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Fri., Aug. 28
Serving the communities of Massena and Potsdam, New York

Social Security to end direct assistance in Massena, Akwesasne


MASSENA - Residents of Massena and Akwesasne will have to travel to receive in-person assistance for their Social Security concerns after Feb. 12..

A representative from the Social Security Administration has hosted office hours of the second Tuesday of each month at the Massena Town Hall and Mohawk Tribal Building to provide in-person answers to residents’ questions and concerns related to social security for the past several years.

But, citing funding cuts that are plaguing many government-provided services, the SSA will no longer be offering its services in Massena and Akwesasne. After the Feb. 12 visit, the closest location for direct, in-person assistance will be the SSA office at 101 Ford St., Ogdensburg.

An SSA spokesman said the administration has faced $400 million in budgets cuts between 2010 and 2012 and as a result has been forced to reduce its payroll by approximately 9,000 employees.

“With these losses, we have taken a number of steps. We had to reduce the hours we are open to the public in order for our employees to complete processing the work,” SSA New York Regional Communications Director John Shallman wrote in an email. “We have had to close our contact stations. We cannot afford to reduce the amount of time our employees spend serving the public in our field offices because of travel to and from these sites.”

Over the last 15 years the SSA has reduced its number of contact stations from 1,450 to 50, 15 of which are scheduled to close within the next few weeks, according to Mr. Shallman.

Mr. Shallman noted that contact stations “predate the availability” of other electronic forms of customer support. He referred concerned residents to the contact the SSA online at, or via telephone at 1-800-772-1213.

However, as Supervisor Joseph D. Gray pointed out, the elderly persons who utilize the SSA’s services are sometimes less adept as others at using new technology.

“It’s different for senior citizens. Sometimes elderly persons don’t like doing things over the phone,” Mr. Gray said. “This is a decrease to the services for senior citizens in Massena.”

Mr. Gray said the town hall has always been busy on the days that the SSA was in the building, addressing the retirement concerns of area residents. Deputy Town Clerk Pamela A. Catanzarite said the town clerk’s office receives daily calls from residents inquiring about the SSA representative’s visit.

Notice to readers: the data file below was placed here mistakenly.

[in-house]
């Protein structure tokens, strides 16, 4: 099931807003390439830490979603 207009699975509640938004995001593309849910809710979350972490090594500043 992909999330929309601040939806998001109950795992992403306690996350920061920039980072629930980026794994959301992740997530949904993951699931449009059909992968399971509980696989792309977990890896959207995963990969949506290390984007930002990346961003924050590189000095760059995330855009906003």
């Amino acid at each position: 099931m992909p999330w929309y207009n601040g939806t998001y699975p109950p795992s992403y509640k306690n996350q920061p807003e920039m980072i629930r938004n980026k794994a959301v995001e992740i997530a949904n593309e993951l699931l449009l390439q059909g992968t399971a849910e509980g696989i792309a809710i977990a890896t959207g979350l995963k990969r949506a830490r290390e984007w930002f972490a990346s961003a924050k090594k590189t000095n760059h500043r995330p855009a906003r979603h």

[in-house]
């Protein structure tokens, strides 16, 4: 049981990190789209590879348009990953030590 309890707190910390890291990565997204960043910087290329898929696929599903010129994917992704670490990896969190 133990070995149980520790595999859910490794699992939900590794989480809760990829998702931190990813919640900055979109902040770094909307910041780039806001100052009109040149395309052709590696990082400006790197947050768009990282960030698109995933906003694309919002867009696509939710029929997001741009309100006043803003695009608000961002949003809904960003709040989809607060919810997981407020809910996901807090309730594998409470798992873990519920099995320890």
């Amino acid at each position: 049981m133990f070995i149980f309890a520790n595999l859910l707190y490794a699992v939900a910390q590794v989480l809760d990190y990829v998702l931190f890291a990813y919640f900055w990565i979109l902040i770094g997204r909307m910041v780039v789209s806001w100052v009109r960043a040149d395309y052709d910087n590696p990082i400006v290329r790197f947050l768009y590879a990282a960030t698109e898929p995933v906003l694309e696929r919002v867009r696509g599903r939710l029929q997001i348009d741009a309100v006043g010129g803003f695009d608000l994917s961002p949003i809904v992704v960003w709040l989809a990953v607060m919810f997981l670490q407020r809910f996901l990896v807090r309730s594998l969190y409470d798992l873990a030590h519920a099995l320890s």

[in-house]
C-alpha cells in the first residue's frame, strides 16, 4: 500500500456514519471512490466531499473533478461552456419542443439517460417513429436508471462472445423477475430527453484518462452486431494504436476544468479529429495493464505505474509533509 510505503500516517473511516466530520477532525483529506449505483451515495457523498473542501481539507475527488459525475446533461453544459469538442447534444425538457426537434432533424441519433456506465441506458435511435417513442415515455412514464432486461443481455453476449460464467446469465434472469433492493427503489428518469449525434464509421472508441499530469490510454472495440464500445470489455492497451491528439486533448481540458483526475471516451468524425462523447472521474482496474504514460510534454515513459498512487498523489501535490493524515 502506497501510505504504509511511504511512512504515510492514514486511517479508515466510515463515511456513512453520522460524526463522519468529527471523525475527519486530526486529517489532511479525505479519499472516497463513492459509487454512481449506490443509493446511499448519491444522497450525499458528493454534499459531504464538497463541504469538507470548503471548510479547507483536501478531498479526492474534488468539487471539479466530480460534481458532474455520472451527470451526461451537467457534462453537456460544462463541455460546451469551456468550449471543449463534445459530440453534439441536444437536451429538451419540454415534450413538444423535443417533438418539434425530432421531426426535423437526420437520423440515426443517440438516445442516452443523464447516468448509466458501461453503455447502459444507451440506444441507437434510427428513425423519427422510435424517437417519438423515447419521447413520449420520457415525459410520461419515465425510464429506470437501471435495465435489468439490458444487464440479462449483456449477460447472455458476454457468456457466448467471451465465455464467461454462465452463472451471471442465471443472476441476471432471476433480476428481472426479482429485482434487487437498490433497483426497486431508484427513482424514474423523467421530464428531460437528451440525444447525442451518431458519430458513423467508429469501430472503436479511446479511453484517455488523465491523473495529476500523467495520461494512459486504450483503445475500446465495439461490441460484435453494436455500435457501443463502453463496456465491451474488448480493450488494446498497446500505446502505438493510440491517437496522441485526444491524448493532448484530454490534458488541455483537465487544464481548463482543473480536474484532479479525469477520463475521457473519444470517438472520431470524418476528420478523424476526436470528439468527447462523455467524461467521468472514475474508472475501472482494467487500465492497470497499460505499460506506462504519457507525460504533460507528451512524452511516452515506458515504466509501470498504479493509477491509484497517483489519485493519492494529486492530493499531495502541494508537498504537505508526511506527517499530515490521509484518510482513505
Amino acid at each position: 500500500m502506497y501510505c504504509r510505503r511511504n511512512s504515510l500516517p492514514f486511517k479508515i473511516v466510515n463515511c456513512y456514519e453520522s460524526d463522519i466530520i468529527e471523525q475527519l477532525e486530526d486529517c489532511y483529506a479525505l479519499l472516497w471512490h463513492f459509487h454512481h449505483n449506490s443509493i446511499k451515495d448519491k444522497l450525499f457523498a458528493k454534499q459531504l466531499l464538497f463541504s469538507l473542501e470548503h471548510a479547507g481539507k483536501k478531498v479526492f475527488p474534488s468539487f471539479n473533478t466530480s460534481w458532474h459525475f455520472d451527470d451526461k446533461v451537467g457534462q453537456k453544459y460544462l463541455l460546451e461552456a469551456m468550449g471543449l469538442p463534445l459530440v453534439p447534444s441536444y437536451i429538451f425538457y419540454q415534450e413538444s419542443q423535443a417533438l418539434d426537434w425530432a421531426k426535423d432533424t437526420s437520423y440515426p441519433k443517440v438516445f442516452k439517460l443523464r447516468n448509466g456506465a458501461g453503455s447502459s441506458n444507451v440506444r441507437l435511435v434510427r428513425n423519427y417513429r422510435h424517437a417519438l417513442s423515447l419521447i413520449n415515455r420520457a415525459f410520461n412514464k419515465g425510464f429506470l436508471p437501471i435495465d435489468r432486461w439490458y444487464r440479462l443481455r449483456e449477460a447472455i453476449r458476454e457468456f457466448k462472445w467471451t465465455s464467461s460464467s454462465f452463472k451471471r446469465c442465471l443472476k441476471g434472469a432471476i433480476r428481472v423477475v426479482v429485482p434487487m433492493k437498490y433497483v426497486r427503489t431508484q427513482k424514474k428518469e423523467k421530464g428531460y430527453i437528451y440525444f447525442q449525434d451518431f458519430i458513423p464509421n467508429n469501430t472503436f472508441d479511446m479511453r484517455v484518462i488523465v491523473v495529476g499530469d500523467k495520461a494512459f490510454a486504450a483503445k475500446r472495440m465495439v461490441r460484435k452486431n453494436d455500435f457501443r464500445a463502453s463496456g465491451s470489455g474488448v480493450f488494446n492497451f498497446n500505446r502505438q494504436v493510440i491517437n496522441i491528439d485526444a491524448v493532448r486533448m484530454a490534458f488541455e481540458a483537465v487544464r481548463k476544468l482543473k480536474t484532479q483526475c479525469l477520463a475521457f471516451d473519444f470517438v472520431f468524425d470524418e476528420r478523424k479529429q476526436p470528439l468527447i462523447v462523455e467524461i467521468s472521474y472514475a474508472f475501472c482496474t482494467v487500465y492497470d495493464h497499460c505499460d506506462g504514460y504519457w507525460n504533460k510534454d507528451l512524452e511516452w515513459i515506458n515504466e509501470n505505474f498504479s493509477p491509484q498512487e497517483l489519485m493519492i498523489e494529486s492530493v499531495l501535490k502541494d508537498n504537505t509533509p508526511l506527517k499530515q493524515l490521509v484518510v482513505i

Mayor James F. Hidy is also disappointed about the elimination of the service, noting that Ogdensburg is an almost 40-mile drive from Massena, which could place a burden on some older residents.

“I feel the drive to Ogdensburg, particularly during the winter weather, is not ideal (for some residents),” Mr. Hidy said. “(And) sometimes it’s nice to have a warm body to talk to.”

Town officials say they have been in contact with local representatives in an effort to either continue the SSA service or to provide an adequate alternative to the representative. One possibility is the implementation of a computer monitor that would allow residents to speak with an SSA representative through an online video service, such as Skype. Mr. Gray said they are discussing how the technology would work, where it would be located and whether the town would have to hire an additional employee to operate the computer.

Mr. Shallman declined to comment on whether this computer service could be a likely alternative for the SSA’s monthly visits to Massena and Akwesasne.

“It’s very early to discuss technical options, but I would like to remind everyone that most, if not all, of the services being provided (by the representative) can be done over the phone, via mail or online,” Mr. Shallman said.

Town Clerk Georgette Davis is asking concerned residents to contact their state and federal representatives to share their concerns over the move.

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